Does Anything Good Happen in Africa? – Part II

It’s true that much of the news from the continent of Africa is negative. In a previous experiment, I challenged a class of geography students to find good news stories coming from that great continent. There were many, but not on the scale that come form other continents.

In her TED talk, Chimamanda Adichie tells of the danger involved in only having one view of a place and its people.

This year I challenged a new group of students to find good news stories from Africa. This is what they found….

Story 1 found by A-SM

Obama presents plan to help disarm LRA in Uganda

Friday, 26 November 2010

This story is good because it shows that the problems are being combatted.  It also shows that developed countries feel that it is important to help African communities so that they can later make economic and political links.

Story 2 found by TB

Uganda: First Major Malaria Vaccine works In Trial

The company GlaxoSmithKline have invented the first major vaccine for malaria, in a clinic the vaccine reduced the chance of catching the disease by 50% and looks to be the first way to stop the chance of the disease.

Data was released showing results that “researchers who analysed data from the first 6,000 children found that after 12 months of follow-up, three doses of RTS,S reduced the risk of children experiencing clinical malaria and severe malaria by 56% and 47%, respectively”.

Article: http://allafrica.com/stories/201110270713.html#

Story 3 found by HS

A dependable two-way relationship?

http://english.aljazeera.net/programmes/earthrise/2011/10/20111018103923501556.html

In the past, the Maasai people and the local population of lions of Kenya have been bitter enemies, but recently, figures have shown lion population figures falling from 120,000 twenty years ago to 25,000 today. But interestingly, there has been a rise in numbers in South Kenya in the Chuylu Hills as the local Maasai tribesmen have created a symbiotic relationship. It is Maasai tradition for a young man who wants to pass into manhood to go out into the bush and kill a lion. This tradition had led to the decline in numbers but this was not the only reason for the hunting and killing of lions. Ever since the Maasai people have shared their territory with prides of lions, there has always existed a threat of the lions attacking the tribesmens’ precious cattle herds. Nowadays, the locals have realised the diminishing numbers and have acted, setting up a Trust to compensate Maasai herders who have lost cattle to lions. This prevents the unnecessary killing of the predators, effectively stopping the decline of the population in the area. This heart-warming story of new-found friendship surely is good news to come out of Africa.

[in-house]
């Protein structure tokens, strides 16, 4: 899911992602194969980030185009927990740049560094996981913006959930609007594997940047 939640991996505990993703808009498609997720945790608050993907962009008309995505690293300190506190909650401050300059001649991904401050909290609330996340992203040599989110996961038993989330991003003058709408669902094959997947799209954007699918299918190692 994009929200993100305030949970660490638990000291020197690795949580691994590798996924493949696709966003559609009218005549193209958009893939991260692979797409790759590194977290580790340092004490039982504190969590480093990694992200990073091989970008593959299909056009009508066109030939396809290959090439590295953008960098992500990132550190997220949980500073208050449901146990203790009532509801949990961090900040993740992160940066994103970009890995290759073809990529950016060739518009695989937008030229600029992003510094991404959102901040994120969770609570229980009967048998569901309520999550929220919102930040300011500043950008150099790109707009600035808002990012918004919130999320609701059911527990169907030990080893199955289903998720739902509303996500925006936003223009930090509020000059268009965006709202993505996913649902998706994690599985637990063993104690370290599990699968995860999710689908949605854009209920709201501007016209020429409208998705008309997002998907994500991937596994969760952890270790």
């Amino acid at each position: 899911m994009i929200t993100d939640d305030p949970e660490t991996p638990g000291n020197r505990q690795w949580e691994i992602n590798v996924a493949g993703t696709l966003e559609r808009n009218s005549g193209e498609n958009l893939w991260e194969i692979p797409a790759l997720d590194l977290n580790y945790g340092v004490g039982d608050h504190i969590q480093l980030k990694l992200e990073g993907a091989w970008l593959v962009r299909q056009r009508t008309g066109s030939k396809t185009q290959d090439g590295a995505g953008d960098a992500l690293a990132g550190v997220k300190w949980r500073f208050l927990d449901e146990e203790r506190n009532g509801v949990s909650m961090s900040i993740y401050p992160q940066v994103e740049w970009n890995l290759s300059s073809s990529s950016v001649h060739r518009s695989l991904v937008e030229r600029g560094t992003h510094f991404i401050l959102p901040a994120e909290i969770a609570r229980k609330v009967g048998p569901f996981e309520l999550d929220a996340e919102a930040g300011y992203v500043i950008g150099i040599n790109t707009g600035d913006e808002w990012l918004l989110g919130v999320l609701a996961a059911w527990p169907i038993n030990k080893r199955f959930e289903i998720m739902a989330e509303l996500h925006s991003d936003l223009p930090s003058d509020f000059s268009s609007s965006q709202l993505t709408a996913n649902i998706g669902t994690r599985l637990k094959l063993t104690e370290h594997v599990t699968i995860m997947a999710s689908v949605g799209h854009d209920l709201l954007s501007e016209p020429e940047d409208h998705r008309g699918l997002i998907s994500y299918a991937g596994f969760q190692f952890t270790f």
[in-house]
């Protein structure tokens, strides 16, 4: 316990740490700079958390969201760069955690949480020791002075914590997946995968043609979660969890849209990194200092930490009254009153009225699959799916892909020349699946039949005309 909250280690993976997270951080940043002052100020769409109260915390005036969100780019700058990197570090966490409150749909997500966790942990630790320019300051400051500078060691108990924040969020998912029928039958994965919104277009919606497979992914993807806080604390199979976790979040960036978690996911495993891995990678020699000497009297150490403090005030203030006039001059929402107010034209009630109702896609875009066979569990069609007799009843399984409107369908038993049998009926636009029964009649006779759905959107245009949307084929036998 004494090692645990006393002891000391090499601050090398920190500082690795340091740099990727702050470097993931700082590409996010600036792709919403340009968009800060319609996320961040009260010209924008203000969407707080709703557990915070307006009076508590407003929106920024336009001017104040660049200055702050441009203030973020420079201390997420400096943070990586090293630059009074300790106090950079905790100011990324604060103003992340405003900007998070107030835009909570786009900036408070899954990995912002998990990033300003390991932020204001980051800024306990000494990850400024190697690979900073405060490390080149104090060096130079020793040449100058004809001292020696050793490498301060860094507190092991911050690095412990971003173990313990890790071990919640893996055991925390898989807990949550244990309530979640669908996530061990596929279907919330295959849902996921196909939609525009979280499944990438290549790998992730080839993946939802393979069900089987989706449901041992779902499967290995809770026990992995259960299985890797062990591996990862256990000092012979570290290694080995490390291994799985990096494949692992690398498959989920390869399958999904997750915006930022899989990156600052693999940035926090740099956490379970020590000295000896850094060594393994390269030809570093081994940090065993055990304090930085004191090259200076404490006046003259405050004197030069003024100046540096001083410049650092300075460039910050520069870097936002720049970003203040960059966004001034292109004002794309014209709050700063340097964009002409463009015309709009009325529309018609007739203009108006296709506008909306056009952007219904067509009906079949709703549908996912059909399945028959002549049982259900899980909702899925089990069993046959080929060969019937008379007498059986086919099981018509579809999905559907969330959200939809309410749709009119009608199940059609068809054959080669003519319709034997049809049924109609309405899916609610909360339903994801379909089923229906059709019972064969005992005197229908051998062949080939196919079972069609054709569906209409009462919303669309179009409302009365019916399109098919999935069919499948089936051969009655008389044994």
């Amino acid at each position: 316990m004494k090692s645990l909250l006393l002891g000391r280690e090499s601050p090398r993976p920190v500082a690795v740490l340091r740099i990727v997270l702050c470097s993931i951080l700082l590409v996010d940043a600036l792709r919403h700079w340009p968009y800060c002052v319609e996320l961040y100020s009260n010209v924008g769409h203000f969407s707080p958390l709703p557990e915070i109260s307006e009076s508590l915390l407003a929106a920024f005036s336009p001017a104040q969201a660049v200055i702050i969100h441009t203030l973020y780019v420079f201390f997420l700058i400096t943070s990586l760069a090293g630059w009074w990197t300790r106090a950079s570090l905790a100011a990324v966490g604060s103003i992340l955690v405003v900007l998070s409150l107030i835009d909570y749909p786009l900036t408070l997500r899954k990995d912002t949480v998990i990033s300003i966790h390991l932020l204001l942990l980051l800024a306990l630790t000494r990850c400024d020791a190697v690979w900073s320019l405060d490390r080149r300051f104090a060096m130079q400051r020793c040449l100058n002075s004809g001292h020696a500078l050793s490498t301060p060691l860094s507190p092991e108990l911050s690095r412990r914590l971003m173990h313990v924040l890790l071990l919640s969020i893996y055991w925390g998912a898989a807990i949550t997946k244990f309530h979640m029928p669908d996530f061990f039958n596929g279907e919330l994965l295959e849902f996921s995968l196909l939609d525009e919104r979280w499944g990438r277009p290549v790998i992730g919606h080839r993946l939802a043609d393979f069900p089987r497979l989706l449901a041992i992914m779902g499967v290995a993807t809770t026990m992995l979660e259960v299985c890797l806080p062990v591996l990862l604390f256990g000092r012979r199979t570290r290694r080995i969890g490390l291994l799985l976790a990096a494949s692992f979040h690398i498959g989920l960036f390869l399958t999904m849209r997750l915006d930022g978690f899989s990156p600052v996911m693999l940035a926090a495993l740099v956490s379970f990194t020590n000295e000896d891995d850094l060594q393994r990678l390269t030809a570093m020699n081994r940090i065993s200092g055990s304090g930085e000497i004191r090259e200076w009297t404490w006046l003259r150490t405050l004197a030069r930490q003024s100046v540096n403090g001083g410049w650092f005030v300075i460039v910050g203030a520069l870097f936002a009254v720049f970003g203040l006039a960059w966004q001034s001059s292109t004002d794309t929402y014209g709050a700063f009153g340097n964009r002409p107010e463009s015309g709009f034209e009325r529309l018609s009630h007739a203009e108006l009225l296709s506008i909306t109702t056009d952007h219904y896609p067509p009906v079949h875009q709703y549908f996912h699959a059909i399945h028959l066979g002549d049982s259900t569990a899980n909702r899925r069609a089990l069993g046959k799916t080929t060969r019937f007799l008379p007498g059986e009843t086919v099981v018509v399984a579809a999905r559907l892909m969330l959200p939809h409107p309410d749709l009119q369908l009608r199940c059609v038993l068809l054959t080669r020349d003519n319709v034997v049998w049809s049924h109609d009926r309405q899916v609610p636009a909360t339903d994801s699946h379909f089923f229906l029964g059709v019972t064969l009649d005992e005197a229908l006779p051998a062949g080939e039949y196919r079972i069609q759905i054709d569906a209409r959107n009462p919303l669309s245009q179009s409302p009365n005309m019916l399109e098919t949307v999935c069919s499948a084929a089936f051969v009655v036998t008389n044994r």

Is uneven development in China causing resentment?

The story of China’s growth and change over recent decades is powerful evidence of how industrial development and Globalisation can combine to create rapid change. However, far from everyone in China is feeling the benefit of the changes that have happened and continue to happen. This article reveals how millions of rural Chinese people feel left behind.

 

 

How does the media affect our view of the World? aka Does anything good happen in Africa?

The following post is the result of a ten minute challenge to find good news about Africa. Often the continent of Africa is portrayed as being one place, rather than 62 territories and the news is often very negative.

During the challenge, which took place on 29/9/10 between 11:35 and 11:45, a group of 12 students were able to find stories on the following which we considered to be positive:

– The appointment of the first female taxi drivers in Cairo.

– The record for the world’s largest T-Shirt has been broken in South Africa.

– SASOL, a South African company has made the world’s first flight on exclusively synthetic jet fuel.

– A computer model has been developed in Kenya that can predict outbreaks of malaria in East Africa.

– Two species of frog previously though to be extinct have been found alive in West Africa.

Given the amount of good news coming from other continents, it was felt that this does not constitute much in the way of good news. We decided to do further research into good news from Africa……

The first thing we found were two specialist websites which seemed to share our dismay about the lack of attention paid to good news from Africa, they are; Good News Africa http://www.goodnewsafrica.net/ and Africa – The Good News http://www.africagoodnews.com/.

among the stories we found interesting were:

Zimbabwe: Tourism Sector Scoops International Award

Zimbabwe has received an award declaring it as Africa’s fourth best tourist destination in Guilin International Tourism Fair in China. This award has come as Zimbabwe has put more money into marketing and portraying there country as a nice place to go globally, sometimes even through celebrities on TV programmes.

This shows that some parts of Africa are becoming desirable and also shows that countries such as Zimbabwe are attempting to re-structure their economy via stable business such as tourism. The award is said to have been derived from the efforts of celebrity host programme ‘ZTA’ and global recognition is being attained for example at the 2010 Shanghai World Expo, Mr Chagonda stated that Zimbabwe’s exhibition hall was filled with many potential investors. Zimbabwe is finally making an impact internationally. http://www.africagoodnews.com/travel-and-tourism/zimbabwe-tourism-sector-scoops-international-award.html